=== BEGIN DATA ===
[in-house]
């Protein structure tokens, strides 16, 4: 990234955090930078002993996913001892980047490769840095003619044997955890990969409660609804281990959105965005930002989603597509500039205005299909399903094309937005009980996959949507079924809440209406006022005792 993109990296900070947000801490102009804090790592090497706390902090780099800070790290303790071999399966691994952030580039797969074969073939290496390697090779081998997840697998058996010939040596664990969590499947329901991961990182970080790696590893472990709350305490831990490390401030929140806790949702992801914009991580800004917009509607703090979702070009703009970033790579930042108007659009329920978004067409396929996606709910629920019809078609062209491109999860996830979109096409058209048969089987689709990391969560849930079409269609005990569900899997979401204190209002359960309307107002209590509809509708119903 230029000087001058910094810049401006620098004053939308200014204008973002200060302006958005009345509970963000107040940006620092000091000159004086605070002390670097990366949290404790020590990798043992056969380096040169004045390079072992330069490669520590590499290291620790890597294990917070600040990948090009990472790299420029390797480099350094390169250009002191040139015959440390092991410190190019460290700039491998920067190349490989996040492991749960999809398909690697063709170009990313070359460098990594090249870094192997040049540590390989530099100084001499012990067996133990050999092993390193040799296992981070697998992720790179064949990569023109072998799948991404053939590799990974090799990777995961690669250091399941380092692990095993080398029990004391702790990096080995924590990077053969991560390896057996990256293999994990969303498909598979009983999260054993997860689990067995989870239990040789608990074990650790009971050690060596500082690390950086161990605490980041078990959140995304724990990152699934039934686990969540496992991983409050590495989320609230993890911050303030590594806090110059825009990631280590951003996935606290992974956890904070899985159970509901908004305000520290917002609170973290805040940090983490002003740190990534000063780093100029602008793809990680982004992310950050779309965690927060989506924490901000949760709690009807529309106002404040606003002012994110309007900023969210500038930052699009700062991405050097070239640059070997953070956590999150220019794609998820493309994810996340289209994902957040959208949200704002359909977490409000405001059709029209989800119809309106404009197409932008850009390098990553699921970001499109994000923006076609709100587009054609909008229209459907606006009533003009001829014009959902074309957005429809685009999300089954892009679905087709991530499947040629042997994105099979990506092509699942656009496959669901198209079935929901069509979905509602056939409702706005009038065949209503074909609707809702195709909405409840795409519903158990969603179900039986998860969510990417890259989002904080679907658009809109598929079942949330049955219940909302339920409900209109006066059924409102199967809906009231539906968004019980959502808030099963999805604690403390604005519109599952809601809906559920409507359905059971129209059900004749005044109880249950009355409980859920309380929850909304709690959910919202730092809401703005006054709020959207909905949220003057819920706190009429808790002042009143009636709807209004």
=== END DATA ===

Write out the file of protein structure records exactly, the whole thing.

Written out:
[in-house]
């Protein structure tokens, strides 16, 4: 990234955090930078002993996913001892980047490769840095003619044997955890990969409660609804281990959105965005930002989603597509500039205005299909399903094309937005009980996959949507079924809440209406006022005792 993109990296900070947000801490102009804090790592090497706390902090780099800070790290303790071999399966691994952030580039797969074969073939290496390697090779081998997840697998058996010939040596664990969590499947329901991961990182970080790696590893472990709350305490831990490390401030929140806790949702992801914009991580800004917009509607703090979702070009703009970033790579930042108007659009329920978004067409396929996606709910629920019809078609062209491109999860996830979109096409058209048969089987689709990391969560849930079409269609005990569900899997979401204190209002359960309307107002209590509809509708119903 230029000087001058910094810049401006620098004053939308200014204008973002200060302006958005009345509970963000107040940006620092000091000159004086605070002390670097990366949290404790020590990798043992056969380096040169004045390079072992330069490669520590590499290291620790890597294990917070600040990948090009990472790299420029390797480099350094390169250009002191040139015959440390092991410190190019460290700039491998920067190349490989996040492991749960999809398909690697063709170009990313070359460098990594090249870094192997040049540590390989530099100084001499012990067996133990050999092993390193040799296992981070697998992720790179064949990569023109072998799948991404053939590799990974090799990777995961690669250091399941380092692990095993080398029990004391702790990096080995924590990077053969991560390896057996990256293999994990969303498909598979009983999260054993997860689990067995989870239990040789608990074990650790009971050690060596500082690390950086161990605490980041078990959140995304724990990152699934039934686990969540496992991983409050590495989320609230993890911050303030590594806090110059825009990631280590951003996935606290992974956890904070899985159970509901908004305000520290917002609170973290805040940090983490002003740190990534000063780093100029602008793809990680982004992310950050779309965690927060989506924490901000949760709690009807529309106002404040606003002012994110309007900023969210500038930052699009700062991405050097070239640059070997953070956590999150220019794609998820493309994810996340289209994902957040959208949200704002359909977490409000405001059709029209989800119809309106404009197409932008850009390098990553699921970001499109994000923006076609709100587009054609909008229209459907606006009533003009001829014009959902074309957005429809685009999300089954892009679905087709991530499947040629042997994105099979990506092509699942656009496959669901198209079935929901069509979905509602056939409702706005009038065949209503074909609707809702195709909405409840795409519903158990969603179900039986998860969510990417890259989002904080679907658009809109598929079942949330049955219940909302339920409900209109006066059924409102199967809906009231539906968004019980959502808030099963999805604690403390604005519109599952809601809906559920409507359905059971129209059900004749005044109880249950009355409980859920309380929850909304709690959910919202730092809401703005006054709020959207909905949220003057819920706190009429808790002042009143009636709807209004």